- Consider your tax picture. Getting a rebate in the form of funds applied to closing can be double-win because that money may go untaxed when applied to closing costs. If the rebate or a portion of the rebate is not available until after closing, it may need to be reported as taxable income. Of course, this isn't an issue if you have plans for your rebate other than closing costs. Be sure to consult your tax advisor for this and other tax consequences of home buying.

- Rebates won't be available on many homes, including sale-by-owner homes and some homes sold by discount brokers. That's because in these cases, the traditional commission percentage and split - from which the rebate is derived - doesn't apply. Some real estate companies don't offer buyer-agent commissions, and owners selling their own homes probably are doing so to avoid commissions.

Finally, check to see if rebates are legal in your state. Money Magazine's 2005 Real Estate Guide reported that rebates were banned in Alaska, New Jersey, Kansas, Oklahoma, Rhode Island, Louisiana, South Carolina, Mississippi, West Virginia and Missouri. Rebates were reported as restricted to credits at closing in Alabama, South Dakota, Oregon and Tennessee. If rebates aren't available in your state, you might ask your buyer agent what incentives are available. After all, for being a smart buyer in today's challenging real estate market, you deserve some type of reward.

You can estimate your rebate savings at http://www.homekeys.net. Charles Warnock is Interactive Marketing Manager at Homexperts in Miami, Florida. Their Web site is http://www.homekeys.net.

Charles writes frequently on real estate, finance, advertising and interactive marketing. This entire article can be reproduced without permission with author bio and link to author's Web site.


MORE RESOURCES:

CNBC

Trump lawyer: Moscow Trump Tower 'solely a real estate deal'
CNBC
An abandoned proposal to develop a Trump Tower in Moscow during the 2016 presidential election was "solely a real estate deal and nothing more," President Trump's lawyer told congressional staff on Tuesday. The discussions about the potential ...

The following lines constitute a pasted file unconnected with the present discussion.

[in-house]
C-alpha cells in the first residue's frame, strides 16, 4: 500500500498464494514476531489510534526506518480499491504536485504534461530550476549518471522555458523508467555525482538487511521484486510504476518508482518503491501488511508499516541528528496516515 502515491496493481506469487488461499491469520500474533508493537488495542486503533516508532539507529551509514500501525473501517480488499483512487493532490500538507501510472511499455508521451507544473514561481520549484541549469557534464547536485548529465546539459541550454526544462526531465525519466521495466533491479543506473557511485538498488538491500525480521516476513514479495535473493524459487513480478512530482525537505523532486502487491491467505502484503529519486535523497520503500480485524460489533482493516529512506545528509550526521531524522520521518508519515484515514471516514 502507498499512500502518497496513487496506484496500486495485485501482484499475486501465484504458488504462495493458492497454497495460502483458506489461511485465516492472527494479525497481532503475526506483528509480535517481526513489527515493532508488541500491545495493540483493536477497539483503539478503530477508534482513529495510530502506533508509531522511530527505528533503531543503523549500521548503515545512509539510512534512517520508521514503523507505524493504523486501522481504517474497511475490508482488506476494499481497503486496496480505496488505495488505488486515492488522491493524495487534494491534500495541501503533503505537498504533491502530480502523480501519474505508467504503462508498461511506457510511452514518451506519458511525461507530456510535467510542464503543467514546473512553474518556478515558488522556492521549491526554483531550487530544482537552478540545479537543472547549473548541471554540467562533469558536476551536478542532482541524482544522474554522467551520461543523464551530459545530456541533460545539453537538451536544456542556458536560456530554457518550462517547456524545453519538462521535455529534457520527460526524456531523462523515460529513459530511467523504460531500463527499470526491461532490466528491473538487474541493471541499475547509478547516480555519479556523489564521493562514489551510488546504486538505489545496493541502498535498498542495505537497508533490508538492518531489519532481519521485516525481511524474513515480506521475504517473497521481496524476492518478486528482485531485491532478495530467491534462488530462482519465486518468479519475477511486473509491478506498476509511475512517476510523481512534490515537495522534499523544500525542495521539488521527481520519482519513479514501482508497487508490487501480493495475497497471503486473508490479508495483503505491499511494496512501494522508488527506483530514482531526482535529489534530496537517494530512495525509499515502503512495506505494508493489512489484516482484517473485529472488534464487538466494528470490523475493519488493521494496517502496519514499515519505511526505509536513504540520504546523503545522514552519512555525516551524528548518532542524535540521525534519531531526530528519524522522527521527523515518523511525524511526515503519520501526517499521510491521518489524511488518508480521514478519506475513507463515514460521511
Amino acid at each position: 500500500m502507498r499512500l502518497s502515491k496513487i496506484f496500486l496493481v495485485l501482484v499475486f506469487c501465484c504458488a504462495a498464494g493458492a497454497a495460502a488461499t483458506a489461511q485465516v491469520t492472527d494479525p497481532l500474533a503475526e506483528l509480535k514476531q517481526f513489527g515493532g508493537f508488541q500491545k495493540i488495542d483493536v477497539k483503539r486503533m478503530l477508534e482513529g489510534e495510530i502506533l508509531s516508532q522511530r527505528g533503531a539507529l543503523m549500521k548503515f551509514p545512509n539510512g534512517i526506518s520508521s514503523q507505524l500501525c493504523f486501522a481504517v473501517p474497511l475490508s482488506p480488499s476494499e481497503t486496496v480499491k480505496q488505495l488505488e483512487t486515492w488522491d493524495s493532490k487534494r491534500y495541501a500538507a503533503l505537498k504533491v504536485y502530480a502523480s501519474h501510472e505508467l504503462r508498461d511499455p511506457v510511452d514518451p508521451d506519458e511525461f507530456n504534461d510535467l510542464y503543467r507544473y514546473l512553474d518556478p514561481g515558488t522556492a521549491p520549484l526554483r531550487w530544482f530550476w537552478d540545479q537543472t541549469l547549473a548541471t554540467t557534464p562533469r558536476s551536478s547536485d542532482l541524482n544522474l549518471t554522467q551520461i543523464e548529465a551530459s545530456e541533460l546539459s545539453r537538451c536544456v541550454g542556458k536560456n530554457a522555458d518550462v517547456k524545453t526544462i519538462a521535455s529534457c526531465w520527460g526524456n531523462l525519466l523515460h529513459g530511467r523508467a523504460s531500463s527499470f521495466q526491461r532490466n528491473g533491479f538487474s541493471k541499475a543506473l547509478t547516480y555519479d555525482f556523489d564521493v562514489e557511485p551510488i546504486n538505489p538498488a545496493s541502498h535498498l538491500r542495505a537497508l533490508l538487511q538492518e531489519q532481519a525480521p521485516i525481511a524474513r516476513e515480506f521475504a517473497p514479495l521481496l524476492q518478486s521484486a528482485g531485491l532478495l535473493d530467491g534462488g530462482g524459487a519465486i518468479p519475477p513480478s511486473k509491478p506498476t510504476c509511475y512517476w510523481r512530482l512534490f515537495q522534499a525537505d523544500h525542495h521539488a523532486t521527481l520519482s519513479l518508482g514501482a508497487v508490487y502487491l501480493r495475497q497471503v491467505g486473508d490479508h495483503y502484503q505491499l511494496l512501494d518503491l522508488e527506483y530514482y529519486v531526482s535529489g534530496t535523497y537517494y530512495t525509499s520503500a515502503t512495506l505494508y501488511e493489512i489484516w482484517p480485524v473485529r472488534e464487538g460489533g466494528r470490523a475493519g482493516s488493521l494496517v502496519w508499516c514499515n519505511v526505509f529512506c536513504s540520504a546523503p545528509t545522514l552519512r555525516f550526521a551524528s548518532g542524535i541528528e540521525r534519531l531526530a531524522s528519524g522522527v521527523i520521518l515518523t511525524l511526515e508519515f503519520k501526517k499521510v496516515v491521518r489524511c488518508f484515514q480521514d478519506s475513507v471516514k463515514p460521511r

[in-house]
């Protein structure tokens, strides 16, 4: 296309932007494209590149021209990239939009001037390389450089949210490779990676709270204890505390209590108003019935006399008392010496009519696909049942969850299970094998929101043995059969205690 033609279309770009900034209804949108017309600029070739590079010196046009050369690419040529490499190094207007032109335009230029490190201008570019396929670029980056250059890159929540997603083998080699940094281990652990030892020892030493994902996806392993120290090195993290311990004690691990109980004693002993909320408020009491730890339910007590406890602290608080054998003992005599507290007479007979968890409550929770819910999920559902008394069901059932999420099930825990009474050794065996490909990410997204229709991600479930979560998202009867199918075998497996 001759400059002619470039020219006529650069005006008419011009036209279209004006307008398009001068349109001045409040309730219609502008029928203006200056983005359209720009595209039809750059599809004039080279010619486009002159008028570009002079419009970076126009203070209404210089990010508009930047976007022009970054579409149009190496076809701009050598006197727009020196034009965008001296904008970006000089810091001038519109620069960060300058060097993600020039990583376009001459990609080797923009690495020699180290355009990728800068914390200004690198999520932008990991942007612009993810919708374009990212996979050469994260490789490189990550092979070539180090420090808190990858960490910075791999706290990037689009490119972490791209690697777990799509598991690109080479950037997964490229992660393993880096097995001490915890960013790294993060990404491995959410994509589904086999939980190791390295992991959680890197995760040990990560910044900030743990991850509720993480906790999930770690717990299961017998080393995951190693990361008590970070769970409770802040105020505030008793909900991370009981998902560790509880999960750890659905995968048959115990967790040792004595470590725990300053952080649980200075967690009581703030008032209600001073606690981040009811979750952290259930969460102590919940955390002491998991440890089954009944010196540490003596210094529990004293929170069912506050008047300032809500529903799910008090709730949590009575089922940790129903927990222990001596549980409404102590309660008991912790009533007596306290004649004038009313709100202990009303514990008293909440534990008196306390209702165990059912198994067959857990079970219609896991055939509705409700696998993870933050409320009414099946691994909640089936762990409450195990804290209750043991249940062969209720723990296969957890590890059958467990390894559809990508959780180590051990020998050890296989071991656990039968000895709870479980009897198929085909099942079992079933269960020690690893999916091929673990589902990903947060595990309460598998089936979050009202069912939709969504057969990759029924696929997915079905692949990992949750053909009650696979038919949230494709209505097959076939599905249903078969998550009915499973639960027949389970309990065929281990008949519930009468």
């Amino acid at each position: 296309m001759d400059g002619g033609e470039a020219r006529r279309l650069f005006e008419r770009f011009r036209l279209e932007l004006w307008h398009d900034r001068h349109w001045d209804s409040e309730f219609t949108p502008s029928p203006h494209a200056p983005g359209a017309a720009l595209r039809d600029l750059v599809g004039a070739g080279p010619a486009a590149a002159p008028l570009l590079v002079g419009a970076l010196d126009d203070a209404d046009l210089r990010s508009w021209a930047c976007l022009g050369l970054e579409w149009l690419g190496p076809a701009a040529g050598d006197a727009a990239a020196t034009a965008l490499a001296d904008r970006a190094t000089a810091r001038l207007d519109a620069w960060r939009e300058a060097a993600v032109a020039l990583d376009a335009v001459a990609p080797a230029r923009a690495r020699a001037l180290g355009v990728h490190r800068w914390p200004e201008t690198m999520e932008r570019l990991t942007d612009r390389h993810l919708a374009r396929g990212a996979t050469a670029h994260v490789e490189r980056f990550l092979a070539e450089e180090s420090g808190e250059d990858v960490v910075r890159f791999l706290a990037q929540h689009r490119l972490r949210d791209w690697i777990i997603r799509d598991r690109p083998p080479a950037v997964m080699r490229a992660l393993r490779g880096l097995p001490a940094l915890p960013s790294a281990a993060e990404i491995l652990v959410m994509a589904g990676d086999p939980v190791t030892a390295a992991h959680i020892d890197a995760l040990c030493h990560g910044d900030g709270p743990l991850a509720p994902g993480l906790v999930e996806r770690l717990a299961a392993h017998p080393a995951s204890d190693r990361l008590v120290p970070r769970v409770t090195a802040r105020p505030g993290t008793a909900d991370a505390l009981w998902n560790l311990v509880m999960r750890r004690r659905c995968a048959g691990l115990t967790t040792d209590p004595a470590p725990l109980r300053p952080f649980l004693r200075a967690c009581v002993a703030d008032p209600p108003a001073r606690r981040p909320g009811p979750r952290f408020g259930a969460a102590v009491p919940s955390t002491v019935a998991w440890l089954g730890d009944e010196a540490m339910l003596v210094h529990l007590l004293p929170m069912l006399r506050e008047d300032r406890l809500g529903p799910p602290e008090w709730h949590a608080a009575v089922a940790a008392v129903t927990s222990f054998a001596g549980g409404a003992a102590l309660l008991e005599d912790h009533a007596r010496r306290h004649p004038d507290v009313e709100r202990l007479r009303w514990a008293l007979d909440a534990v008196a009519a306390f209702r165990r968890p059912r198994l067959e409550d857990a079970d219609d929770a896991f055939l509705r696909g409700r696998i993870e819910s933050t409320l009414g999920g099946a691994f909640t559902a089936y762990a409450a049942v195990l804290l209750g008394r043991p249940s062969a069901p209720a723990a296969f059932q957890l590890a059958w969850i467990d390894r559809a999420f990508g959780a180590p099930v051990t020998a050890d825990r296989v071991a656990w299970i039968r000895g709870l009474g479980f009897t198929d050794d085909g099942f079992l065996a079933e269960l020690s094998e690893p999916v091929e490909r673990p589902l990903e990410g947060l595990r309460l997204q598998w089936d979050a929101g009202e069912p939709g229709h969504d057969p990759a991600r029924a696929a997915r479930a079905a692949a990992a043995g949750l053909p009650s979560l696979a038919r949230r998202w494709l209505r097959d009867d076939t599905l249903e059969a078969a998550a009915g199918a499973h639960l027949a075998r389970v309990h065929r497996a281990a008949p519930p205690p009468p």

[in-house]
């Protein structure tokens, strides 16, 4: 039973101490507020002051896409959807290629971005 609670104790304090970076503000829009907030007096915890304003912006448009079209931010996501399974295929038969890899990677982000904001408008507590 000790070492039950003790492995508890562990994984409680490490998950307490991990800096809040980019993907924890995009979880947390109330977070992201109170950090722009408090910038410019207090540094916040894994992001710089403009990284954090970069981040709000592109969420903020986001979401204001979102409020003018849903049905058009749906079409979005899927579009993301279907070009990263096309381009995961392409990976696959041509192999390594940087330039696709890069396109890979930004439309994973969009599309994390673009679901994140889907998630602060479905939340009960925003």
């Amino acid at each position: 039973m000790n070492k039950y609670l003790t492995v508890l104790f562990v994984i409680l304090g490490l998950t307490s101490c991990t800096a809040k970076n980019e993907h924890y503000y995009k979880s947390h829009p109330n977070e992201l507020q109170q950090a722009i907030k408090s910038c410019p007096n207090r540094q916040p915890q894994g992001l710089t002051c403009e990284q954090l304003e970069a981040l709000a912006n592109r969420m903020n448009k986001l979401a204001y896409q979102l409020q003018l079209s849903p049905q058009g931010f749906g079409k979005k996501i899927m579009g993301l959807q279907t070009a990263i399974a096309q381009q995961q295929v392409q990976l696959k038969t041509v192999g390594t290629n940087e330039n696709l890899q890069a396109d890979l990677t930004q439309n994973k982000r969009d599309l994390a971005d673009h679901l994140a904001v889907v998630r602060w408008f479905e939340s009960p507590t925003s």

Moscow Trump Tower 'solely a real estate deal'KALB News (press release)

all 89 news articles »


Forbes

Two Smart Long-Term Real Estate Options
Forbes
But if you think you're going to make it, now might be a good time to take a serious look at where you want to establish your business. Long-term business real estate planning means either direct ownership or long-term lease. I've covered the direct ...



Exclusive Videos
Inman.com
Uncertainty is the name of the game in real estate -- right now, and always. Brad Inman took the Connect stage with Ken DeLeon of DeLeon Real Estate, Mauricio Umansky of The Agency, Dolly Lenz of Dolly Lenz Real Estate and Glenn Kelman of Redfin to ...



CoinTelegraph

First Bitcoin-Only Real Estate Transaction Completed in Texas
CoinTelegraph
In a new and interesting twist, an entire real estate transaction has taken place via Bitcoin. In other words, you can now buy your house with Bitcoin…at least in Texas. The transaction was for the purchase of a newly built custom home, and the full ...

and more »


Business Insider

Step inside the extravagant wedding of a Russian real estate heir and a social media star, where there were ...
Business Insider
This past weekend, Karen Karapetyan — son of Russian real estate mogul and billionaire Samvel Karapetyan — married social media star Lilit in a glamorous wedding at the Armenian Apostolic Church in Moscow. There were reportedly thousands of flowers, ...

and more »


Toys 'R' Us Shows Real Estate Can't Save Retailers
Bloomberg
There's a common belief that retailers that own real estate are in a better position than those that don't. This makes sense from a theoretical perspective. Property holds value that's independent of a specific brand and is less prone to the ...

and more »


Seeking Alpha

Xinyuan Real Estate: The Tide May Finally Be Turning - Seeking Alpha
Seeking Alpha
Is investor sentiment finally starting to improve? I think so. The bull case for Xinyuan Real Estate shares has been in place for years now. Xinyuan Real Estate.

and more »


OregonLive.com

Lack of homes for sale weighs on Portland-area real estate market
OregonLive.com
A short supply of homes for sale is stifling activity in the Portland-area real estate market. Despite a competitive environment where certain homes are still attracting several offers, sales for the year through August have dropped 2.7 percent ...



Forbes

A Modern Romance: Yield Hunters And Real Estate
Forbes
I'm an investment professional, rather than a real estate pro. But my wife is involved in real estate as are many others we know and as a lawyer in New York, I availed myself of the opportunity to quickly get a Real Estate Broker's license. And to keep ...

and more »


Motherboard en_us

Miami's Close Call with Irma May Make Climate-Blind Real-Estate Developers More Reckless
Motherboard en_us
Harvey and Irma killed dozens of people and destroyed many thousands of homes, but, we're told, look on the economic bright side.The Miami real-estate market, already blazing hot before the storm, will feed off of the temporary disruption and heat up ...

and more »

Google News

home | site map
© 2006 TIGER MEDIA